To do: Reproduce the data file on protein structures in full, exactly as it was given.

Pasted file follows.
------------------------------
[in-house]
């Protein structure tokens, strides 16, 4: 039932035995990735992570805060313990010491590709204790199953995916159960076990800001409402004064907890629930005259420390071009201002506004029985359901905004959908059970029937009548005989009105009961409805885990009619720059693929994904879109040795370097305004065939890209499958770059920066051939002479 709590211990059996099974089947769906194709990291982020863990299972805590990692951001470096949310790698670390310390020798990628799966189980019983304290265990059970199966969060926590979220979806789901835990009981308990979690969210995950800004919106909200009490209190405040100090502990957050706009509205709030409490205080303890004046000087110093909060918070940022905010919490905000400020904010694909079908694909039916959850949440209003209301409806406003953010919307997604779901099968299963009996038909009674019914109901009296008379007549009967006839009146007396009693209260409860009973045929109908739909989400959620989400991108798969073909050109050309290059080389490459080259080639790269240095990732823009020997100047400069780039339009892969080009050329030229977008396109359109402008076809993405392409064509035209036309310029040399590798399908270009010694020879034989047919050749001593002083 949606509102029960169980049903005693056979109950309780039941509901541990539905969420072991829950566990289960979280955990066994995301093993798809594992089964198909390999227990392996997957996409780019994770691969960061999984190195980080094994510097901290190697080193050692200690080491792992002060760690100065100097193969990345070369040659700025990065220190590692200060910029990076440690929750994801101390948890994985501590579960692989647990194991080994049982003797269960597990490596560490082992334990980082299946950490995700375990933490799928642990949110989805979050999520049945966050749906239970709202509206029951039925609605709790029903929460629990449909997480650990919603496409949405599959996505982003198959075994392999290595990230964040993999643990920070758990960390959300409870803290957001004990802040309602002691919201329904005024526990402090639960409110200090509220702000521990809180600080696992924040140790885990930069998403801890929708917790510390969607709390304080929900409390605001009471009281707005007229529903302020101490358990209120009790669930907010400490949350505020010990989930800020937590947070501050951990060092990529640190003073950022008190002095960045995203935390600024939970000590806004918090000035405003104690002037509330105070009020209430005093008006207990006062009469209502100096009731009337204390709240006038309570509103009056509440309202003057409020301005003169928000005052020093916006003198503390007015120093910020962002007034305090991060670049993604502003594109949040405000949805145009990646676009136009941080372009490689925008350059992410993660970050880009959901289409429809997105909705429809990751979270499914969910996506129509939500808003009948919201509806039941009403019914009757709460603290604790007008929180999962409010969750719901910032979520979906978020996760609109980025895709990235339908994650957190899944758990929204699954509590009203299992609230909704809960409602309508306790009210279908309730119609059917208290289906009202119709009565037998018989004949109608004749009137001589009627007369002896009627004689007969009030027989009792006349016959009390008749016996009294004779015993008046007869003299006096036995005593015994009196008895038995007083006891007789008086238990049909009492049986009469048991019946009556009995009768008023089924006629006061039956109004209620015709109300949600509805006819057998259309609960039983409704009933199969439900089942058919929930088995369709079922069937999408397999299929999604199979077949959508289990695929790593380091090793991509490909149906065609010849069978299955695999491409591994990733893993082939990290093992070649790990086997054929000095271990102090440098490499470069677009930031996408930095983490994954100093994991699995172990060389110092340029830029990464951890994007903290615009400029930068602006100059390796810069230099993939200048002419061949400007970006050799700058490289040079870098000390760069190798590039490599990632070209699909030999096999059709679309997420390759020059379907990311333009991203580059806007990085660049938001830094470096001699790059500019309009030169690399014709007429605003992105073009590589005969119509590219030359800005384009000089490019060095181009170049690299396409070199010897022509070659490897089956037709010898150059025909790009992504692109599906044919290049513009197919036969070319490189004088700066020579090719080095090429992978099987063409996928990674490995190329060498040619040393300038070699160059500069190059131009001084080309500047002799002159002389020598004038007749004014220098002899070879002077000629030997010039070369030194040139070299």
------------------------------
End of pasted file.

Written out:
[in-house]
């Protein structure tokens, strides 16, 4: 039932035995990735992570805060313990010491590709204790199953995916159960076990800001409402004064907890629930005259420390071009201002506004029985359901905004959908059970029937009548005989009105009961409805885990009619720059693929994904879109040795370097305004065939890209499958770059920066051939002479 709590211990059996099974089947769906194709990291982020863990299972805590990692951001470096949310790698670390310390020798990628799966189980019983304290265990059970199966969060926590979220979806789901835990009981308990979690969210995950800004919106909200009490209190405040100090502990957050706009509205709030409490205080303890004046000087110093909060918070940022905010919490905000400020904010694909079908694909039916959850949440209003209301409806406003953010919307997604779901099968299963009996038909009674019914109901009296008379007549009967006839009146007396009693209260409860009973045929109908739909989400959620989400991108798969073909050109050309290059080389490459080259080639790269240095990732823009020997100047400069780039339009892969080009050329030229977008396109359109402008076809993405392409064509035209036309310029040399590798399908270009010694020879034989047919050749001593002083 949606509102029960169980049903005693056979109950309780039941509901541990539905969420072991829950566990289960979280955990066994995301093993798809594992089964198909390999227990392996997957996409780019994770691969960061999984190195980080094994510097901290190697080193050692200690080491792992002060760690100065100097193969990345070369040659700025990065220190590692200060910029990076440690929750994801101390948890994985501590579960692989647990194991080994049982003797269960597990490596560490082992334990980082299946950490995700375990933490799928642990949110989805979050999520049945966050749906239970709202509206029951039925609605709790029903929460629990449909997480650990919603496409949405599959996505982003198959075994392999290595990230964040993999643990920070758990960390959300409870803290957001004990802040309602002691919201329904005024526990402090639960409110200090509220702000521990809180600080696992924040140790885990930069998403801890929708917790510390969607709390304080929900409390605001009471009281707005007229529903302020101490358990209120009790669930907010400490949350505020010990989930800020937590947070501050951990060092990529640190003073950022008190002095960045995203935390600024939970000590806004918090000035405003104690002037509330105070009020209430005093008006207990006062009469209502100096009731009337204390709240006038309570509103009056509440309202003057409020301005003169928000005052020093916006003198503390007015120093910020962002007034305090991060670049993604502003594109949040405000949805145009990646676009136009941080372009490689925008350059992410993660970050880009959901289409429809997105909705429809990751979270499914969910996506129509939500808003009948919201509806039941009403019914009757709460603290604790007008929180999962409010969750719901910032979520979906978020996760609109980025895709990235339908994650957190899944758990929204699954509590009203299992609230909704809960409602309508306790009210279908309730119609059917208290289906009202119709009565037998018989004949109608004749009137001589009627007369002896009627004689007969009030027989009792006349016959009390008749016996009294004779015993008046007869003299006096036995005593015994009196008895038995007083006891007789008086238990049909009492049986009469048991019946009556009995009768008023089924006629006061039956109004209620015709109300949600509805006819057998259309609960039983409704009933199969439900089942058919929930088995369709079922069937999408397999299929999604199979077949959508289990695929790593380091090793991509490909149906065609010849069978299955695999491409591994990733893993082939990290093992070649790990086997054929000095271990102090440098490499470069677009930031996408930095983490994954100093994991699995172990060389110092340029830029990464951890994007903290615009400029930068602006100059390796810069230099993939200048002419061949400007970006050799700058490289040079870098000390760069190798590039490599990632070209699909030999096999059709679309997420390759020059379907990311333009991203580059806007990085660049938001830094470096001699790059500019309009030169690399014709007429605003992105073009590589005969119509590219030359800005384009000089490019060095181009170049690299396409070199010897022509070659490897089956037709010898150059025909790009992504692109599906044919290049513009197919036969070319490189004088700066020579090719080095090429992978099987063409996928990674490995190329060498040619040393300038070699160059500069190059131009001084080309500047002799002159002389020598004038007749004014220098002899070879002077000629030997010039070369030194040139070299």